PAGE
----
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CMNS 110 (60)

Week 9 Reading Notes

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Simon Fraser University
CMNS 110
Gary Mc Carron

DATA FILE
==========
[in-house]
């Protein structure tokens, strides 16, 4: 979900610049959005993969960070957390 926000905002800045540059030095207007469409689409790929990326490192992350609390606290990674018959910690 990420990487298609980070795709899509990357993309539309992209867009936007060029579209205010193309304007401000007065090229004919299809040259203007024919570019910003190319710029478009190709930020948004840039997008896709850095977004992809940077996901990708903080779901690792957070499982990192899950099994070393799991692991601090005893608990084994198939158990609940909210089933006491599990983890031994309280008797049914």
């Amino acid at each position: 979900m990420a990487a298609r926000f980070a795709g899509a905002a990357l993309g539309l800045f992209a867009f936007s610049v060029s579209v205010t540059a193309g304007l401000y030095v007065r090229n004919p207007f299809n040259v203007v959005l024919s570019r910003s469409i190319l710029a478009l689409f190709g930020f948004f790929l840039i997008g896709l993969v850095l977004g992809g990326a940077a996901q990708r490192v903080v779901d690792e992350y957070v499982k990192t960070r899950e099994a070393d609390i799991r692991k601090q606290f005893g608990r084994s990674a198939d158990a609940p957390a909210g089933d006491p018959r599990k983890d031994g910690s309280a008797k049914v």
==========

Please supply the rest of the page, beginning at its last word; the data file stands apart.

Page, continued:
CMNS 110 – Week 9 Readings pp. 316-336, pp. 337-351, pp. 353-371, and pp. 372-384 I Hate Myself And Want to Buy by Joseph Heath Consumerism and the critique of mass society The critique of mass society has been one of the most powerful forces driving consumerism for the past 40 years. No Logo, Adbusters, Fight Club, etc do not undermime consumerism; they reinforce it. Consumerism is not conformity… consumerism is a rebellion that has been the driving force of the marketplace. Can money buy happiness? Yes, to have a greater ability to satisfy your needs and desires, to alleviate suffering and illness, and to carry out life projects. While economic development has shown a steady increase in happiness levels, after a certain level of development has been reached the effect disappears completely. - Once GDP reaches about US$10,000 per capita, further economic growth generates no gain in average happiness - North America hit that level long ago… - Growth ceases to produce any improvements at all… but every year our economy pumps out more appliances, more cars, more meals, more everything – and the quality of these goods increase dramatically, year after year - In the middle of all this wealth, the middle class feels more stressed, squeezed, with less free time, and working longer hours - Increased productivity was supposed to create universal affluence and eliminate poverty as we know it… but the level of basic needs poverty hasn’t changed Where did all the money go?? The money is being spent on private consumption goods Consumerism – compulsion or obsession with acquiring more and more consumer goods, even though this leads us to make unreasonable sacrifices in other areas of life - Appears to be a product of consumers trying to outdo one another - It is the competitive consumption that creates the problem, not conformity - It’s the nonconformists, not the conformists, who are driving consumer spending Fight Club – revolt against the repressive conformity of modern society - The alienation that leads the narrator to blow up all his worldly possessions is no different from the suppressed rage that lead him to start the underground fight club The Consumer Society by Jean Baudrillard - There are only needs because the system needs them (supply and demand) - The ‘needs’ we express in the marketplace are not a reflection of any underlying set of real desires; they are simply a way of conceptualizing our participation in the symbolic system - Capitalism suffers from a periodic crises of overproduction - Contradiction of capitalism: mass production increases the supply of goods, yet it also reduces the income of workers, leading a shortfall to demand… at the end of the day, the capitalist (businessman) is left with a mountain of unsold goods, having deprived the working class of the revenue needed to buy them o Solution: advertising was introduced to resolve the crisis of overproduction… transform the worker into a consumer; trick the workers into wanting more and more - Capitalism instills “a compulsion to need and a compulsion to consume” - Capitalism entails controlling people to want the same standardized goods o Requires a uniform system of functionally imposed needs in order to absorb the excess of commodities produced through mass production o As a result, nonstandard acts may be seen as politically radical o The rebel consumer – the consumer can disrupt the system simply by refusing to shop where he/she has been told to General overproduction is a myth - Goods in exchange for goods - On the contradiction of capitalism: doesn’t deprive the economy, but rather shifts the money out of one sector and into another - Recessions were not caused by “too many goods” but rather by “not enough money” Another myth: consumerism creates jobs for others - Money saved will simply be spent by someone else Veblen’s View: Fundamental problem with consumer society is not that our needs are artificial, but the goods that are produced are valued less for their intrinsic properties than for their role markers of relative success - After the basic necessities such as food, clean water, shelter are provided, goods become used as markers for social status (i.e. bigger houses, jewelry, etc) - Zero-sum game: Moving up the social ladder means bumping someone down - Consumerism is a collective action problem – a prisoner’s dilemma - Consumerism as a brainwashing theory – they have been programmed by advertising to be competitive (buy the best detergent; brand matters, etc) o Advertisers stimulate envy and encourage an unhealthy preoccupation with social status - The Pecuniary standard of decency – the minimum level of expenditure below which a person comes to be seen as “deprived” - Much of our competitive consumption is defensive in nature (the SUV-car argument) Pierre Bourdieu on aesthetic judgment - Dominated by “ the ideology of natural taste” – the difference between beautiful and ugly is not the eye of the beholder but is intrinsic to the object - Ability to detect bad art is distributed in a miraculously class-specific fashion; only a small percentage of the population has it…the high-status members of society - Aesthetic judgment is always a matter of distinction – separate the superior from the inferior o Much of good taste is defined negatively, in terms of what it’s not o Not everyone can have good taste; it is conceptual impossibility (just like all students having above-average grades) - Good taste shifts toward more inaccessible, less familiar styles…nothing too mainstream! o Good taste is a positional good – one can only have it if many others do not o Their value stems from exclusivity - Primary reason why people from different social cla
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